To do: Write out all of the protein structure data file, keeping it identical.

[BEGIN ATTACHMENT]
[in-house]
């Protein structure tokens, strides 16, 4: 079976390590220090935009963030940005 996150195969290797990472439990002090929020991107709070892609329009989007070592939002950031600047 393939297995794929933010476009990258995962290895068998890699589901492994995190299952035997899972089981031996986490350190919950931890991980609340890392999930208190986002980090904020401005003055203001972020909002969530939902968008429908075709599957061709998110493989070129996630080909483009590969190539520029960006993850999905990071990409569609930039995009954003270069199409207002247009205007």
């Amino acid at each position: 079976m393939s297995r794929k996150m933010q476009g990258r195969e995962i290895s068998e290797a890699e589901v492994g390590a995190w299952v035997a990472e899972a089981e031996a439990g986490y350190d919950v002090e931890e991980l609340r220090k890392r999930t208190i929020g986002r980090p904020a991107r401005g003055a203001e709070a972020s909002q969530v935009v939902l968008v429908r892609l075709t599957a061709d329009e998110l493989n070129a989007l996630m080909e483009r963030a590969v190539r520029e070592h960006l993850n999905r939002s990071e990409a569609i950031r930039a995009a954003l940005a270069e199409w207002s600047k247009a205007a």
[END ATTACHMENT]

[in-house]
């Protein structure tokens, strides 16, 4: 079976390590220090935009963030940005 996150195969290797990472439990002090929020991107709070892609329009989007070592939002950031600047 393939297995794929933010476009990258995962290895068998890699589901492994995190299952035997899972089981031996986490350190919950931890991980609340890392999930208190986002980090904020401005003055203001972020909002969530939902968008429908075709599957061709998110493989070129996630080909483009590969190539520029960006993850999905990071990409569609930039995009954003270069199409207002247009205007």
């Amino acid at each position: 079976m393939s297995r794929k996150m933010q476009g990258r195969e995962i290895s068998e290797a890699e589901v492994g390590a995190w299952v035997a990472e899972a089981e031996a439990g986490y350190d919950v002090e931890e991980l609340r220090k890392r999930t208190i929020g986002r980090p904020a991107r401005g003055a203001e709070a972020s909002q969530v935009v939902l968008v429908r892609l075709t599957a061709d329009e998110l493989n070129a989007l996630m080909e483009r963030a590969v190539r520029e070592h960006l993850n999905r939002s990071e990409a569609i950031r930039a995009a954003l940005a270069e199409w207002s600047k247009a205007a």